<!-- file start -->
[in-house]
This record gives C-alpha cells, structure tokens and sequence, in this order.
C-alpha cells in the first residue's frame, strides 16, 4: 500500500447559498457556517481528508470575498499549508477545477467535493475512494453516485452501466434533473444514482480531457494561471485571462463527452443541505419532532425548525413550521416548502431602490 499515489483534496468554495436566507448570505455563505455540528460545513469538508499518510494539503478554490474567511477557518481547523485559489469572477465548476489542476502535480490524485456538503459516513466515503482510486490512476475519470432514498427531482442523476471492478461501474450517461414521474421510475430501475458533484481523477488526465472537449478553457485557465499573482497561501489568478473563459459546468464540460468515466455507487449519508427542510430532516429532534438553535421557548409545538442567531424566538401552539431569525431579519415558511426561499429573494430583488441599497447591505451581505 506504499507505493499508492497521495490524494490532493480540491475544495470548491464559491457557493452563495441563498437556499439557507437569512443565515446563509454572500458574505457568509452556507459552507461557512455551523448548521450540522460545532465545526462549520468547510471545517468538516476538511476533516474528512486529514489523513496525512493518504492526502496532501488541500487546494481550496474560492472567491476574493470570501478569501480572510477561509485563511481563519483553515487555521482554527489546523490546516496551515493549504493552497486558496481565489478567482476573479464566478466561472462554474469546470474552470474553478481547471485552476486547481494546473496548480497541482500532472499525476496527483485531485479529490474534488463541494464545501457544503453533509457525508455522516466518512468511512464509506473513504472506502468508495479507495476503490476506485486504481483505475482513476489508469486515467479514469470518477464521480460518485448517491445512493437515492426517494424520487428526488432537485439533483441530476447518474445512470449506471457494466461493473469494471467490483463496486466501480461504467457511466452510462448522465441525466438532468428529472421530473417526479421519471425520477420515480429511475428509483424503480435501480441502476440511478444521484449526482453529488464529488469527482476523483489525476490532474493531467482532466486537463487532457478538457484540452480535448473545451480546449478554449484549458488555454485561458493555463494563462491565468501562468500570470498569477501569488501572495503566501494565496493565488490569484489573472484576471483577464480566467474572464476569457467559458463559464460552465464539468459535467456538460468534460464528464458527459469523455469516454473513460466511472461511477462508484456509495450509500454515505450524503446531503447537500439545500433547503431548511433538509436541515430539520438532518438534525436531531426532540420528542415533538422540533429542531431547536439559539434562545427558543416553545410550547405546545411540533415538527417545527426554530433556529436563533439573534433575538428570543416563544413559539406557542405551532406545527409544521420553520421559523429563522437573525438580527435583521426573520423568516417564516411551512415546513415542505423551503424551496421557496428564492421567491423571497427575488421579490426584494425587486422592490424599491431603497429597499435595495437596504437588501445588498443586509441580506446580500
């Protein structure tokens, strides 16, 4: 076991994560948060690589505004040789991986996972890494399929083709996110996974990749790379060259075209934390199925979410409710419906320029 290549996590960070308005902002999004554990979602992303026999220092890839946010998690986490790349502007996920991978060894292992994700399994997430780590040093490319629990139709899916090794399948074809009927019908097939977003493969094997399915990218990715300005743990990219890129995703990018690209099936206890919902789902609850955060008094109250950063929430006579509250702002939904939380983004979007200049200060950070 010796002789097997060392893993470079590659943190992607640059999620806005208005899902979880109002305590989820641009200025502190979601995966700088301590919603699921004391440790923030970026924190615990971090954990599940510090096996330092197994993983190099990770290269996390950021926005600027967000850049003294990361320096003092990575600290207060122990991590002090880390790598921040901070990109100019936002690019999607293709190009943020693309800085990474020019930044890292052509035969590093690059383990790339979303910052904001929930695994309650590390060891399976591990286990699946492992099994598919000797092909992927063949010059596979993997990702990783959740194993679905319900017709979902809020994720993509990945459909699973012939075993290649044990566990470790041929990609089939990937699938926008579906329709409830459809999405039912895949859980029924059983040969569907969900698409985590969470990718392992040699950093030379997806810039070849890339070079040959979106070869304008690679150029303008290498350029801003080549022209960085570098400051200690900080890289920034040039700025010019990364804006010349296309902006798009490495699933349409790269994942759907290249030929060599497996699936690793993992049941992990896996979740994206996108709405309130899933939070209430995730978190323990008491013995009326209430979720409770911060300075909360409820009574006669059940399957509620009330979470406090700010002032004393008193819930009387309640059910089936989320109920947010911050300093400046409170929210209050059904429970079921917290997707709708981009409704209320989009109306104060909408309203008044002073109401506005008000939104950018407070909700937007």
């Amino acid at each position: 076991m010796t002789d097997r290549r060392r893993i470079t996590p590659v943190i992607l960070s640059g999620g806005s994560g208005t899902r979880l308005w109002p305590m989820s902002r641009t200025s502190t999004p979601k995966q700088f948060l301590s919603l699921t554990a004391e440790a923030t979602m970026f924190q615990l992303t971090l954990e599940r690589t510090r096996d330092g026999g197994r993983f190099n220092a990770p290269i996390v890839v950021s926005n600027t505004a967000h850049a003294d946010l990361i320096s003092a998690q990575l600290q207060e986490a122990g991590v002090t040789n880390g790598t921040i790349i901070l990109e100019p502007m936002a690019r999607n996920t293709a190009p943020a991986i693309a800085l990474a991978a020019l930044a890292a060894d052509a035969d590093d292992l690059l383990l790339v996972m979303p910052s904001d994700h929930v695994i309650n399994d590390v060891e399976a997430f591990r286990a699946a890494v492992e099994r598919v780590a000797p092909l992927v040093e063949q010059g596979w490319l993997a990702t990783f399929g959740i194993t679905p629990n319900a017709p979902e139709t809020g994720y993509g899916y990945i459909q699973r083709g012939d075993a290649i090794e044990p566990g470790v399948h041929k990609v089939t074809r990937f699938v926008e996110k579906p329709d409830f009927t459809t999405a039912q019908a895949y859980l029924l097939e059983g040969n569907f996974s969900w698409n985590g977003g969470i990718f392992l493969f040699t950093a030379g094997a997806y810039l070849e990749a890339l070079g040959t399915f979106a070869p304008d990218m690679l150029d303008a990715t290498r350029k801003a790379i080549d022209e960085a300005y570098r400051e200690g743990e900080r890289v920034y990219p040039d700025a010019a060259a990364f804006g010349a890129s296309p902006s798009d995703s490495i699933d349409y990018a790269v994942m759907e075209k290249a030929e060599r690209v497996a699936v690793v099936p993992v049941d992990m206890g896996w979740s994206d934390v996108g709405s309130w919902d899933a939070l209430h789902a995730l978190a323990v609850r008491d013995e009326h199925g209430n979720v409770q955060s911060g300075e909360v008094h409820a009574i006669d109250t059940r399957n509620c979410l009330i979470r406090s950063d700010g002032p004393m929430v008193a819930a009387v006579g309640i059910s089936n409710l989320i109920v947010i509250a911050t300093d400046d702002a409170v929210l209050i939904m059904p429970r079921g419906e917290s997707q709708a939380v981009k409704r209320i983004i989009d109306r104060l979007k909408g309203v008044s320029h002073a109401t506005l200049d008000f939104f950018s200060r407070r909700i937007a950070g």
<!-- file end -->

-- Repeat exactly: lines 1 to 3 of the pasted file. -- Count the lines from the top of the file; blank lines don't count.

[in-house]
This record gives C-alpha cells, structure tokens and sequence, in this order.
C-alpha cells in the first residue's frame, strides 16, 4: 500500500447559498457556517481528508470575498499549508477545477467535493475512494453516485452501466434533473444514482480531457494561471485571462463527452443541505419532532425548525413550521416548502431602490 499515489483534496468554495436566507448570505455563505455540528460545513469538508499518510494539503478554490474567511477557518481547523485559489469572477465548476489542476502535480490524485456538503459516513466515503482510486490512476475519470432514498427531482442523476471492478461501474450517461414521474421510475430501475458533484481523477488526465472537449478553457485557465499573482497561501489568478473563459459546468464540460468515466455507487449519508427542510430532516429532534438553535421557548409545538442567531424566538401552539431569525431579519415558511426561499429573494430583488441599497447591505451581505 506504499507505493499508492497521495490524494490532493480540491475544495470548491464559491457557493452563495441563498437556499439557507437569512443565515446563509454572500458574505457568509452556507459552507461557512455551523448548521450540522460545532465545526462549520468547510471545517468538516476538511476533516474528512486529514489523513496525512493518504492526502496532501488541500487546494481550496474560492472567491476574493470570501478569501480572510477561509485563511481563519483553515487555521482554527489546523490546516496551515493549504493552497486558496481565489478567482476573479464566478466561472462554474469546470474552470474553478481547471485552476486547481494546473496548480497541482500532472499525476496527483485531485479529490474534488463541494464545501457544503453533509457525508455522516466518512468511512464509506473513504472506502468508495479507495476503490476506485486504481483505475482513476489508469486515467479514469470518477464521480460518485448517491445512493437515492426517494424520487428526488432537485439533483441530476447518474445512470449506471457494466461493473469494471467490483463496486466501480461504467457511466452510462448522465441525466438532468428529472421530473417526479421519471425520477420515480429511475428509483424503480435501480441502476440511478444521484449526482453529488464529488469527482476523483489525476490532474493531467482532466486537463487532457478538457484540452480535448473545451480546449478554449484549458488555454485561458493555463494563462491565468501562468500570470498569477501569488501572495503566501494565496493565488490569484489573472484576471483577464480566467474572464476569457467559458463559464460552465464539468459535467456538460468534460464528464458527459469523455469516454473513460466511472461511477462508484456509495450509500454515505450524503446531503447537500439545500433547503431548511433538509436541515430539520438532518438534525436531531426532540420528542415533538422540533429542531431547536439559539434562545427558543416553545410550547405546545411540533415538527417545527426554530433556529436563533439573534433575538428570543416563544413559539406557542405551532406545527409544521420553520421559523429563522437573525438580527435583521426573520423568516417564516411551512415546513415542505423551503424551496421557496428564492421567491423571497427575488421579490426584494425587486422592490424599491431603497429597499435595495437596504437588501445588498443586509441580506446580500